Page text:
The Scholar Teaches Class.....

From: Tarjei Straume
Date: Sat Dec 13, 2003 7:59 am
Subject: the scholar teaches class.....

Last week, Walden and Staudenmaier were discussing a message of mine to this list on PLANS' list, in a thread entitled "talking about us:

Re: talking about us
Peter Staudenmaier
Dec 07, 2003 11:06 PST

Hi again Walden, you wrote in your other posts:

"Why would Tarjei say something that is factually incorrect? I have been reading this list for a couple of years now and I have not heard Peter always insist that anthroposophy is a fascist right wing ideology. Nor have I heard anthroposophists characterized as such. The anthroposophists I know personally are definitely NOT right of centre."

I think the problem here is mixing up specifc statements with general statements. When I write that many German, Swiss, and Austrian anthroposophists in the 1920's and 1930's shared a number of right-wing beliefs, some latter-day anthroposophists think I am saying that all anthroposophists everywhere and at all times have been rightwingers. While there are certainly right-wing anthroposophists today, including a number of neo-fascist anthroposophists (mostly followers of Werner Haverbeck, the most important post-war far-right anthroposophist), it appears that most contemporary anthroposophists in the contexts that I know well, including Germany and the United States, are more or less liberal or left-leaning.

Staudenmaier is subtle. I did some checking, including the exchanges I had with him on the WC in June-August 2001, and he has not spelled out that anthroposophists are generally right wingers. I did confront him with statistics in 2001, however, showing that the voting record among Norwegian anthroposophists is overwhelmingly left wing. To the best of my recollection, Peter Staudenmaier and Peter Zegers disputed this on the ground that they did not have access to verification, and Peter S. argued against the relevance of statistics.

But there are obviously anthroposophical fascists and right wingers. I was recently confronted with this on Starman's list, where I was even denied freedom of speech because politics is declared off-topic. But Starman and some of his sidekicks did express some disturbingly hawkish views and made it clear that liberal and left wing are dirty words. And Starman's major argument to make aggressive militarism compatible with anthroposophy is extremely foggy: He argues that because Steiner endorsed the Baghavad Gita (which is supposedly pro-Pentagon?), he must have favored war. (I wonder what Gandhi would have made of this bullshit.)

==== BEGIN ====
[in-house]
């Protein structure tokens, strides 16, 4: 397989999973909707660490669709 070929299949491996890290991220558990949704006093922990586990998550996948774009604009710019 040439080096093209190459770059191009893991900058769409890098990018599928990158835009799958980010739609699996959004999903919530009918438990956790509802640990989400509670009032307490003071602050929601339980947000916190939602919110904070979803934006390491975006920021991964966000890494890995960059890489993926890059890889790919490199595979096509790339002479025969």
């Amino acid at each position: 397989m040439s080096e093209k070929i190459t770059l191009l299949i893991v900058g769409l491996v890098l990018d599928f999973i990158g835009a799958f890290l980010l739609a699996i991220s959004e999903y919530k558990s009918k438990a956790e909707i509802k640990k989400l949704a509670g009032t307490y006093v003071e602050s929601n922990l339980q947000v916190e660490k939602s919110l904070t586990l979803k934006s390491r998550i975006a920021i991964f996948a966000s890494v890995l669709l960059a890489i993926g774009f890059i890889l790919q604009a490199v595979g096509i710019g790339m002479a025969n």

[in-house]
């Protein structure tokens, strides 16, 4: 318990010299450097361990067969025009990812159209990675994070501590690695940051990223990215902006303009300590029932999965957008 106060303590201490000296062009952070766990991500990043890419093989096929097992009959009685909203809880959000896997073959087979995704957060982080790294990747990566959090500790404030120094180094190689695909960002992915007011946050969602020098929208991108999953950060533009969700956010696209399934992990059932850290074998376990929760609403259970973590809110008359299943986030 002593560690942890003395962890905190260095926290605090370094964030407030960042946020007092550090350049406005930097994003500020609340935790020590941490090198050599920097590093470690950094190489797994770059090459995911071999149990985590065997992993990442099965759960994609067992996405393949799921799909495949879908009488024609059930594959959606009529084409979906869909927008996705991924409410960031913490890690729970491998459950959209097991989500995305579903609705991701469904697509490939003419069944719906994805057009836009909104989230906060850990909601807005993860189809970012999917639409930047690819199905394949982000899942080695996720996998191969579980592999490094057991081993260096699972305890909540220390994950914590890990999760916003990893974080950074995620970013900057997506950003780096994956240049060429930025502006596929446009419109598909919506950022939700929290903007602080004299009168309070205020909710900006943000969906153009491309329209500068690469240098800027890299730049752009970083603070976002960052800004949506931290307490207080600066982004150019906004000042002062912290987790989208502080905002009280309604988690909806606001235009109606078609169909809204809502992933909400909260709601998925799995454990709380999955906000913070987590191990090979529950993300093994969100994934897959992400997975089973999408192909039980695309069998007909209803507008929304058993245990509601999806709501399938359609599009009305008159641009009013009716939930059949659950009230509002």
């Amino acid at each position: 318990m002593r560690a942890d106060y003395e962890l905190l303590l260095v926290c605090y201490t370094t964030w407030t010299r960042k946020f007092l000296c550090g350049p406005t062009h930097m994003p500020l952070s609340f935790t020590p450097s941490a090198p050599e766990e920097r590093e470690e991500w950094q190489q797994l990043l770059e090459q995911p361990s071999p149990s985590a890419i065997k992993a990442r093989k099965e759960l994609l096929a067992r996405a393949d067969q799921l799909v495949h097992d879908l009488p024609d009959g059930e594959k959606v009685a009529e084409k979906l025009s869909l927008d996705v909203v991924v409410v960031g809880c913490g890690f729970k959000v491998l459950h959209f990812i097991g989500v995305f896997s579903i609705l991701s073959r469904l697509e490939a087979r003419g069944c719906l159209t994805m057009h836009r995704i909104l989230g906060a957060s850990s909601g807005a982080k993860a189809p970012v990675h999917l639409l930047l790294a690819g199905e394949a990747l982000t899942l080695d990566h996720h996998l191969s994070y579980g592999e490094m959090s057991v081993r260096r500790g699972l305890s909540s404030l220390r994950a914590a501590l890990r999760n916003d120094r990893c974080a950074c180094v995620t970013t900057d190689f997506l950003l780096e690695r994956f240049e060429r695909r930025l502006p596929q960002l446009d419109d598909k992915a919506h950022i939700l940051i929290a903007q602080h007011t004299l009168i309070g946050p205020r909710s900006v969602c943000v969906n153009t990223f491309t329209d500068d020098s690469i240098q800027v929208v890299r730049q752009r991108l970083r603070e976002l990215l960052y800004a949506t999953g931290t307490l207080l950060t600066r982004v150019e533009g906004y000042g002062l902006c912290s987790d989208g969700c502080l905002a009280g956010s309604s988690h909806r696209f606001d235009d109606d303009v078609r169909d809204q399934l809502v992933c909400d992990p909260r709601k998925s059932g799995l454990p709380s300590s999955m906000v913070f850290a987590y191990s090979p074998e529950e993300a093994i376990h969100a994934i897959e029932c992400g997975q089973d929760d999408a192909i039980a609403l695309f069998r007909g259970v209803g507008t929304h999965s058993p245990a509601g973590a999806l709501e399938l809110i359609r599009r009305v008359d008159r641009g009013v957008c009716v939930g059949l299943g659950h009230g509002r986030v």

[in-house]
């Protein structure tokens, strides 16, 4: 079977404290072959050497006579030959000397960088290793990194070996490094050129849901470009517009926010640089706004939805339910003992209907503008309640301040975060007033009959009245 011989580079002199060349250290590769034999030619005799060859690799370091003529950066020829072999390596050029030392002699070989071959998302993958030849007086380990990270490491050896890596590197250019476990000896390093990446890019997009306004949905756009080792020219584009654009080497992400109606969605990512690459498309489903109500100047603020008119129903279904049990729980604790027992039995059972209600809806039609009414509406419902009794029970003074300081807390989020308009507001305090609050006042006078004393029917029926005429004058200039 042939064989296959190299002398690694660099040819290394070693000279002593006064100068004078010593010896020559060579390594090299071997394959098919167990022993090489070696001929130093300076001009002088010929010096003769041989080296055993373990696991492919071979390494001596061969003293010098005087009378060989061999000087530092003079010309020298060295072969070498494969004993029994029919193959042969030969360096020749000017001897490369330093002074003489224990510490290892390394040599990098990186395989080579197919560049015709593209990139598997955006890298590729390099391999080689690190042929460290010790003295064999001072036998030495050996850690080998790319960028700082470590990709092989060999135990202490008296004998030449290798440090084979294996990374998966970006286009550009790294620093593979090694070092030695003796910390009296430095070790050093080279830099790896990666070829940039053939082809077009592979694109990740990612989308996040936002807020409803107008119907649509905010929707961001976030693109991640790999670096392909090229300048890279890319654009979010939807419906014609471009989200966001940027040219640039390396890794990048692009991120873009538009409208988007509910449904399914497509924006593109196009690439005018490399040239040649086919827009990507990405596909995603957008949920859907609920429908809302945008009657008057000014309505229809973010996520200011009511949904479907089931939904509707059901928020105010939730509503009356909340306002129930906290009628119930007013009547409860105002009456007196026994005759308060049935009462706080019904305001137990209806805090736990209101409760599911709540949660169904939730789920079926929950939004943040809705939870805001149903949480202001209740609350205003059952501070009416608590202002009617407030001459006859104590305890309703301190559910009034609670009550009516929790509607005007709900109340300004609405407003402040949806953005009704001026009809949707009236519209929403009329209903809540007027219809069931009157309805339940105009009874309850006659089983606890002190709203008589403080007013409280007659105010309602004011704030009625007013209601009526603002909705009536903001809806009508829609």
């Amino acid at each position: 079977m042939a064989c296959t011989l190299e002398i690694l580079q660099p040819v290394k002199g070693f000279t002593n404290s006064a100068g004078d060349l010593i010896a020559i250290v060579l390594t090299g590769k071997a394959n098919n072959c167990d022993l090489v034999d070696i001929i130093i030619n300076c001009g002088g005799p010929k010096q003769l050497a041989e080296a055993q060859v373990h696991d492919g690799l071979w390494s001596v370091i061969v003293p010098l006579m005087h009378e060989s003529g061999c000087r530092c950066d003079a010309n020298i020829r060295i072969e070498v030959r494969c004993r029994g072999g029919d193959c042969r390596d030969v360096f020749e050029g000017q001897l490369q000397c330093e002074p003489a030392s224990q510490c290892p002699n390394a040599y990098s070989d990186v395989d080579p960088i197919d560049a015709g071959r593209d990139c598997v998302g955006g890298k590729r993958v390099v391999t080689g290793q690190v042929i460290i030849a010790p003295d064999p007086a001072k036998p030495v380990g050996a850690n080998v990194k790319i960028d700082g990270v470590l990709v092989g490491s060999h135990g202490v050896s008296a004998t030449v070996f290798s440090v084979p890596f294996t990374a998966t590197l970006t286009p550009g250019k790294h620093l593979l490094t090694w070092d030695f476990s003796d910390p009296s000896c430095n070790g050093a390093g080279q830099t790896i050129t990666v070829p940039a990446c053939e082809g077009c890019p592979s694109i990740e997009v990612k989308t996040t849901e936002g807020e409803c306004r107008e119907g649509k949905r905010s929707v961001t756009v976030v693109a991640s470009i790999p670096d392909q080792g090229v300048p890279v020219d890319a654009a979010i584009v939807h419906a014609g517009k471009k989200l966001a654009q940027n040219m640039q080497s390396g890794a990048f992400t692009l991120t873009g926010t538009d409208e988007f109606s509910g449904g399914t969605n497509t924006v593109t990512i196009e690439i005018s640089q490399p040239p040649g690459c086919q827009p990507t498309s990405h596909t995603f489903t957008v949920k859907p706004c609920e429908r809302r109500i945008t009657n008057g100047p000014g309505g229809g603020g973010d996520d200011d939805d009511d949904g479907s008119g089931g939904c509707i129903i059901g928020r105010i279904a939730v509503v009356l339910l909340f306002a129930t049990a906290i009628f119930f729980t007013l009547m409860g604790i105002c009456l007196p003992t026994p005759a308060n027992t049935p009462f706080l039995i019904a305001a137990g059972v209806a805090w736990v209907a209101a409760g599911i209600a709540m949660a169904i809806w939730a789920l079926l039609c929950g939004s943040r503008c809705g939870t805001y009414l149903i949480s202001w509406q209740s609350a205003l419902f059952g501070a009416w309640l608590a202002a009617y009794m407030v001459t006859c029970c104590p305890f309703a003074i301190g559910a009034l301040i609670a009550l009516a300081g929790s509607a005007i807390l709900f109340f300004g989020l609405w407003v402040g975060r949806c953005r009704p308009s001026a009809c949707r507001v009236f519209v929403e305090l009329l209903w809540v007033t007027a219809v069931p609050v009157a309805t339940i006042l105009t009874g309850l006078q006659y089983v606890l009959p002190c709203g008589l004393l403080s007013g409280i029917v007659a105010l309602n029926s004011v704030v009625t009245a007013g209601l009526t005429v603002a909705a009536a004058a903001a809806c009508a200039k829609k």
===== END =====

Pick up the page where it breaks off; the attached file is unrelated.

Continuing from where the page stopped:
Peter Staudenmaier openly claims to be a historian:

"I experience this a lot, especially with other historians."

Someone ought to call this pompous bluff of his. No historian practices libellous propaganda with an agenda to destroy a movement. And where are the history books he has written?

Staudenmaier ponders:

I stumbled on something today which lit a light bulb here at Walden Pond. This one sentence by Tarjei from his web site (who is monitoring this list) might well be the missing link I so very much wanted to find. Here's the deal: One person views history as, well... history in the mainstream sense
while the other views it as occultism. Tarjei, from his site:

"...I told Peter Staudenmaier that the roots of anthroposophy are to be found in the spiritual world, and that in order to understand this properly, an occult conception of historical events must be taken into consideration."

Yes, that is one of several factors that make it virtually impossible for anthroposophists who share this view to understand what I write about their movement.

On the contrary: This is one of several factors that make it so much easiere for anthroposophists to recognize the utter falsehood of Staudenmaier's outrageous allegations. The history of ideas must be seen in the light of ideas, and spiritual impulses must be viewed in the context of spiritual influences. If such ideas and influences are assumed to be illusions arising from chemical processes in the brain, hallucinations and the like, and spiritual history is nothing but anthro-babble and gibberish, a charletan playing "historian" will be staring at an empty void.

Staudenmaier continues:

"There is no such thing as "an occult conception of historical events", and
even if there were, historians would be obligated to disregard it as
incompatible with scholarly methods."

A subjective opinion presented as an objective fact.

"The most capable scholarly analysts of occult movements, from
Goodrick-Clarke to Webb to Godwin to Gardell, carefully avoid taking
occultist narratives at face value, particularly regarding historical

No wonder Staudenmaier was so ill at ease about me having read Goodrick-Clarke and Webb when researching my 1996 article about Nazi-occultism that he claimed later (long after I had unsubscribed from the WC for the last time) that I was lying about having read Goodrick-Clarke! This is what I commented on my website at which Peter S. is referring to. My original WC post about the occult history of anthroposophy can be picked up at

And here comes a beauty from Peter S:

"I take it then, that facts, dates, etc. are of little importance when history is studied with an "occult conception of historical events.""

Facts and dates are of utmost importance in occult history, but the spiritual events behind such external phenomena are added. This shows where Staudenmaier's homework needs some improvement.

Tarjei Straume

"The worst readers are those who proceed like plundering soldiers: they pick up a few things they use, soil and confuse the rest, and blaspheme the whole." - Friedrich Nietzsche, Mixed Opinions and Maxims


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